The participants in the PRISM trial were recruited at 48 hospitals in the United Kingdom. Women were eligible for enrollment in the trial if they were 16 to 39 years of age, if they had completed less than 12 weeks of pregnancy, if they presented with vaginal bleeding, and if they had an intrauterine gestational sac that was visible on ultrasonography. The upper threshold of 39 years for maternal age was chosen because the probability of miscarriages due to chromosomal abnormalities increases with advancing age,10 and progesterone treatment could not be expected to prevent such miscarriages. Participants were excluded if at the time of presentation the fetal crown–rump length was 7 mm or longer with no visible heartbeat; if the gestational sac was a mean of 25 mm or greater in diameter with no visible fetal pole on ultrasonography; if they had evidence of ectopic pregnancy; if they had life-threatening bleeding; if they had current or recent use of progesterone supplementation; if they had contraindications to progesterone therapy (i.e., a history of liver tumors; current genital or breast cancer, severe arterial disease, or acute porphyria; or a history during pregnancy of idiopathic jaundice, severe pruritus, or pemphigoid gestationis); or if they were participating in any other blinded, placebo-controlled trials of medicinal products in pregnancy. All the participants provided written informed consent.
Participants were randomly assigned, in a 1:1 ratio, to administer to themselves vaginal suppositories containing either 400 mg of micronized progesterone (Utrogestan, Besins Healthcare) or matching placebo twice daily, from the time of randomization through 16 completed weeks of gestation (or earlier if pregnancy ended before 16 weeks). If vaginal administration was not preferred, participants could administer the suppositories rectally. Randomization was performed through a secure, centralized Internet facility with the use of minimization to balance the trial-group assignments according to maternal age (<35 years vs. ≥35 years), body-mass index (BMI [the weight in kilograms divided by the square of the height in meters], <30 vs. ≥30), fetal heart activity (present vs. absent), estimated gestation at presentation (<42 days vs. ≥42 days), and amount of vaginal bleeding (pictorial blood-loss assessment chart [PBAC] score of ≤2 vs. score of ≥3; scores range from 1 to 4, with higher scores indicating greater vaginal blood loss).11 The appearance, route, and timing of administration of progesterone and placebo were identical. Participants, physicians, and trial nurses were unaware of the trial-group assignments throughout the course of the trial.
The primary outcome was the birth of a live-born baby after at least 34 completed weeks of gestation. Secondary outcomes included the time from conception to the end date of pregnancy, ongoing pregnancy at 12 weeks of gestation, miscarriage (defined as loss of pregnancy before 24 weeks of gestation), live birth before 34 weeks of gestation, ectopic pregnancy, stillbirth (defined as intrauterine death after at least 24 weeks of gestation), termination of pregnancy, the week of gestation at delivery, birth weight, size (small or large) for gestational age, preeclampsia, Apgar scores, survival at 28 days of neonatal life, and congenital abnormalities, as well as other antenatal, intrapartum, postpartum, and neonatal outcomes. A detailed list of all secondary outcomes is provided in the Supplementary Appendix, available at NEJM.org. We attempted to collect outcome data for all participants who underwent randomization, regardless of adherence to the trial-group assignment.
We calculated that 1972 women would need to be included in each trial group to provide 90% power to detect a minimally important absolute difference of 5 percentage points between the progesterone group and the placebo group in the incidence of live births after at least 34 weeks of gestation (65% vs. 60%), at a two-sided alpha level of 0.05. This minimally important difference was chosen on the basis of a national survey of clinical practitioners in the United Kingdom. We planned to include 4150 women in the trial to account for an expected 5% loss to follow-up.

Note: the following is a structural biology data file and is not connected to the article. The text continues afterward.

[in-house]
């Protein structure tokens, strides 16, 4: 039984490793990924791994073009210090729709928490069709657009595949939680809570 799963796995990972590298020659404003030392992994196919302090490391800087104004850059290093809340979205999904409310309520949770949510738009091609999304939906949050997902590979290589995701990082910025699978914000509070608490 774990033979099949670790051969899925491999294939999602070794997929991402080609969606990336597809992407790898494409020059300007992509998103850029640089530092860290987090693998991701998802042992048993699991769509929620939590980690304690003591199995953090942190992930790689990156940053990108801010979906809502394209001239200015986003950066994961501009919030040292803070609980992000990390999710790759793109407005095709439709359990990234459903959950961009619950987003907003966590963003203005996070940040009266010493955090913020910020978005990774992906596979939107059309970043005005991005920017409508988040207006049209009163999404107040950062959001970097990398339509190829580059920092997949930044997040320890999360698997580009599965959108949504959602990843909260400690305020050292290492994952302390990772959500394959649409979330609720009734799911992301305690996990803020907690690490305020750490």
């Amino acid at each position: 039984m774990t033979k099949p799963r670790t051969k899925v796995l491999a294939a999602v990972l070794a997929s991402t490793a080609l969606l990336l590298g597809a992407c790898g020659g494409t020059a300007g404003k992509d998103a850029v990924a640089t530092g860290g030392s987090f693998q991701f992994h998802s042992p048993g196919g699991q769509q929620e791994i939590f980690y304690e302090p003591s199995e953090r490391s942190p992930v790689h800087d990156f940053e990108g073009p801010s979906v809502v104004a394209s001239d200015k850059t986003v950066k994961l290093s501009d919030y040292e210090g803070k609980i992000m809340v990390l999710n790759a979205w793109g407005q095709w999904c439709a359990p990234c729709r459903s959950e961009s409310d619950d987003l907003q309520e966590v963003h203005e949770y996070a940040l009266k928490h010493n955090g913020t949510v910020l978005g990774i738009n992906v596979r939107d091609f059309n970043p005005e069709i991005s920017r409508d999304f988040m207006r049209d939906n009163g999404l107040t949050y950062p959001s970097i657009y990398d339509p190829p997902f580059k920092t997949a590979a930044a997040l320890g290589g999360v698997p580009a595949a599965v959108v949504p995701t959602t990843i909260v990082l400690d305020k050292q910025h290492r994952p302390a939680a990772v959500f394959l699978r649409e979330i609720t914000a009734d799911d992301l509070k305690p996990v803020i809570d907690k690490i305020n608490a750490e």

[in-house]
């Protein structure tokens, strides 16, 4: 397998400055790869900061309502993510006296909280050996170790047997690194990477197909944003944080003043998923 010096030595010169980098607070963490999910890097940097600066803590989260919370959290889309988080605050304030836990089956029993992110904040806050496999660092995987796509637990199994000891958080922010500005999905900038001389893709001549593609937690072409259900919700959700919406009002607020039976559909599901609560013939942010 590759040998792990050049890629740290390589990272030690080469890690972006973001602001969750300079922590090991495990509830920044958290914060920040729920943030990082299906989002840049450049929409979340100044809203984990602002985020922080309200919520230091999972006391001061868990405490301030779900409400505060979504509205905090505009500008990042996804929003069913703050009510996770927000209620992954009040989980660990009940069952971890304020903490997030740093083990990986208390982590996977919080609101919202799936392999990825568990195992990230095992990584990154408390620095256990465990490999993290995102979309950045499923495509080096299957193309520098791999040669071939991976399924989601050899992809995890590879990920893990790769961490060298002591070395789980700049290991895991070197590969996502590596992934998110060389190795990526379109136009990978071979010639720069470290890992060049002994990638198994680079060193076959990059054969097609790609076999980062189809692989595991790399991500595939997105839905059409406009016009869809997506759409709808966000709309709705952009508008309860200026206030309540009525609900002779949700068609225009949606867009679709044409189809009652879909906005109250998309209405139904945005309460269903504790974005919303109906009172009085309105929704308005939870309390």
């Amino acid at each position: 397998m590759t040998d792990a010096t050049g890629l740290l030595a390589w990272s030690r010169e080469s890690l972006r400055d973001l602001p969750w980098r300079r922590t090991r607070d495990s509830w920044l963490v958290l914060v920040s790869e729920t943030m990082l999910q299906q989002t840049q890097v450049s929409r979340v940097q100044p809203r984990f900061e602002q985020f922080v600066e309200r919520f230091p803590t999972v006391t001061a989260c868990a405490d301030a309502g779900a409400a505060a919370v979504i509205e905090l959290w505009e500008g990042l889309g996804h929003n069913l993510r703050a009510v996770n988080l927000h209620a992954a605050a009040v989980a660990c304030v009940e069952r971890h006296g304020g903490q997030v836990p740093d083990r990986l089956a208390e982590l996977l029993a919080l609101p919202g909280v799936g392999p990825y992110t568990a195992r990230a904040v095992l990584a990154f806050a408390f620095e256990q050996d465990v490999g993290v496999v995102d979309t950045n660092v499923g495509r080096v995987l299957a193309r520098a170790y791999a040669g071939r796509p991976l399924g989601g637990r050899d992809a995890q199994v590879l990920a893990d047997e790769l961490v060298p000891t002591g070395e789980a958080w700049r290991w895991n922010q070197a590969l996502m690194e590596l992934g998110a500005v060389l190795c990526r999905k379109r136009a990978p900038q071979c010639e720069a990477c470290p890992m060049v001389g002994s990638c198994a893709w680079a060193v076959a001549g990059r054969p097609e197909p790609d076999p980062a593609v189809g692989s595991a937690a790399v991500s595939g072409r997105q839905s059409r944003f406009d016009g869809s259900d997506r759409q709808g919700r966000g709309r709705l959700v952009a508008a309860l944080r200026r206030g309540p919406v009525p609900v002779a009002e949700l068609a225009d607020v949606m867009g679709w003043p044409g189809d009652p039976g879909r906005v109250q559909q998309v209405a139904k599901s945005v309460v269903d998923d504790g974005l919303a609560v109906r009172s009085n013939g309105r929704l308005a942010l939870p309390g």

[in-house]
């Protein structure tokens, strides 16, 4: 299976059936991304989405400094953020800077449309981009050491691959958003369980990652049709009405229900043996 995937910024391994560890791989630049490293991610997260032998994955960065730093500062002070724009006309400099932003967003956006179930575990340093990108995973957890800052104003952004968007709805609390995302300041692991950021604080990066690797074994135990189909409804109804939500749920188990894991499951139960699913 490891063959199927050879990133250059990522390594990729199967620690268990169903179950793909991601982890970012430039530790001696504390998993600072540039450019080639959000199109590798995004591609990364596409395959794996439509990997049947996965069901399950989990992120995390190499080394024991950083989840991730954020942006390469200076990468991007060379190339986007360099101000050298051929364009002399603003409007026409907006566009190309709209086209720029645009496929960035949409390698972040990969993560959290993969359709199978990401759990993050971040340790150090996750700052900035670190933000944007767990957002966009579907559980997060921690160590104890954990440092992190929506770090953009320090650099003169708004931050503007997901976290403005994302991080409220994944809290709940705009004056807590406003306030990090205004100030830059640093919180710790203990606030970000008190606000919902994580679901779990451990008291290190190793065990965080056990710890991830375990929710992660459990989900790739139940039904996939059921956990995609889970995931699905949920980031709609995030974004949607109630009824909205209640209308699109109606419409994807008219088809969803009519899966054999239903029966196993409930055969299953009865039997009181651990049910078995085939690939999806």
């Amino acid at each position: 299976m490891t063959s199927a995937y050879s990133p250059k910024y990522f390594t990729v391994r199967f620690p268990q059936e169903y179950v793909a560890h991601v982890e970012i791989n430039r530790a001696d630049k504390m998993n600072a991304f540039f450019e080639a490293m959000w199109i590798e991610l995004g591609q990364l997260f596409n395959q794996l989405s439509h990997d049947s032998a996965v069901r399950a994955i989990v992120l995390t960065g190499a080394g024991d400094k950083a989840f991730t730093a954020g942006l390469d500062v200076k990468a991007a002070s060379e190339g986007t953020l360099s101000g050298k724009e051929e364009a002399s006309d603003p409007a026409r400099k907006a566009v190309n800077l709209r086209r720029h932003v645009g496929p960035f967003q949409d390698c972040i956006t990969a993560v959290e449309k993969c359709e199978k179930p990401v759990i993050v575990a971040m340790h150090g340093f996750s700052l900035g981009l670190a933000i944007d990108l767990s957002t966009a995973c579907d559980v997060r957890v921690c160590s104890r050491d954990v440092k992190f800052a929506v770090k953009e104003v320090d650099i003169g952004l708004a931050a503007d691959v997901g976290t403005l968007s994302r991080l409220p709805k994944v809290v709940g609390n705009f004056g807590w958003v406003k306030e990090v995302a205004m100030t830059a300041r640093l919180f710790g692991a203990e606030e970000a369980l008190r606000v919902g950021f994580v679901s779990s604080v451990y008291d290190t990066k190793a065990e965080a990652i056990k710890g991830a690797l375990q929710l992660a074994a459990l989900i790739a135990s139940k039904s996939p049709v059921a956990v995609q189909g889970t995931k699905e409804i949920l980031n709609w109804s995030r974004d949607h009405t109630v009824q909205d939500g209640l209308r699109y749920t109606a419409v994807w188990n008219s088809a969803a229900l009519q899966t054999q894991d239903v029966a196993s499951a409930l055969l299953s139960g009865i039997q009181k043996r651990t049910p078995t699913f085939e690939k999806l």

The analysis of the primary outcome was performed according to the intention-to-treat principle; a main analysis of all available data was supplemented by a sensitivity analysis of the primary outcome that included all participants and took into account any missing data with the use of multiple imputation.12 A Poisson regression model with robust standard errors was used to estimate the relative rates and corresponding 95% two-sided confidence intervals, with adjustment for the minimization variables. This method has been shown to be appropriate and to be less prone to convergence issues than other similar methods.13
For the primary outcome, a P value was generated with the use of a two-sided chi-square test. The statistical analysis plan did not include a provision for correction for multiplicity when the analyses of the secondary outcomes were performed. Therefore, the results are reported as point estimates and 95% confidence intervals, without P values. For continuous outcomes, a linear regression model was used to estimate mean differences, with the same adjustment that was used in the analysis of the primary outcome. The widths of the confidence intervals were not adjusted for multiplicity, so the intervals should not be used to infer definitive treatment effects.
We analyzed the treatment effect on the primary outcome in prespecified subgroups defined according to maternal age (<35 years vs. ≥35 years), BMI (<30 vs. ≥30), fetal heart activity (present vs. absent), estimated gestation at presentation (<6 weeks vs. 6 to <9 weeks vs. ≥9 weeks), amount of vaginal bleeding (PBAC score of ≤2 vs. score of ≥3),11 number of previous miscarriages (0 vs. 1 or 2 vs. ≥3), number of gestational sacs (1 vs. ≥2), race (white, black, south Asian, or other), history of polycystic ovaries (yes vs. no), and previous cervical excision (yes vs. no). The effects of these subgroups were examined by adding the variables for the interaction of subgroup with trial group to the regression model; a chi-square test was used to determine whether the effects of progesterone and placebo differed in the various subgroups.